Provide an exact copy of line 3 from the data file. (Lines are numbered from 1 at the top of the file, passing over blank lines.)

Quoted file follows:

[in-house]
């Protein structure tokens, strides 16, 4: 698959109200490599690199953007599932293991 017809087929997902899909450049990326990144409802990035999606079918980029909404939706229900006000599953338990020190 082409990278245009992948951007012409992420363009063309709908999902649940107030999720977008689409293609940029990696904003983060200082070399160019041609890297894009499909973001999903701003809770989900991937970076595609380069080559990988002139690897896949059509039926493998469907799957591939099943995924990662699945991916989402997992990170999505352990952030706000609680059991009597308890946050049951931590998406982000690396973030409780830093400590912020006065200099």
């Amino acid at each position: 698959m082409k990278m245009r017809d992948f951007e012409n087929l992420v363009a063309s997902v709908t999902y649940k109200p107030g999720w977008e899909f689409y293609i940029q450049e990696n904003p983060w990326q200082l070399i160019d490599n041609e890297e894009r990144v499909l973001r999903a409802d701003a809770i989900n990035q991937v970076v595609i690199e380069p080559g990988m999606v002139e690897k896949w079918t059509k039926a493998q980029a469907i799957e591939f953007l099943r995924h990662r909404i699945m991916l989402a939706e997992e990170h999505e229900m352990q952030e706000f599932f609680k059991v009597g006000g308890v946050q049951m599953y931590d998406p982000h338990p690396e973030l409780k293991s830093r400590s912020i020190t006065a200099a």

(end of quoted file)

């Amino acid at each position: 698959m082409k990278m245009r017809d992948f951007e012409n087929l992420v363009a063309s997902v709908t999902y649940k109200p107030g999720w977008e899909f689409y293609i940029q450049e990696n904003p983060w990326q200082l070399i160019d490599n041609e890297e894009r990144v499909l973001r999903a409802d701003a809770i989900n990035q991937v970076v595609i690199e380069p080559g990988m999606v002139e690897k896949w079918t059509k039926a493998q980029a469907i799957e591939f953007l099943r995924h990662r909404i699945m991916l989402a939706e997992e990170h999505e229900m352990q952030e706000f599932f609680k059991v009597g006000g308890v946050q049951m599953y931590d998406p982000h338990p690396e973030l409780k293991s830093r400590s912020i020190t006065a200099a």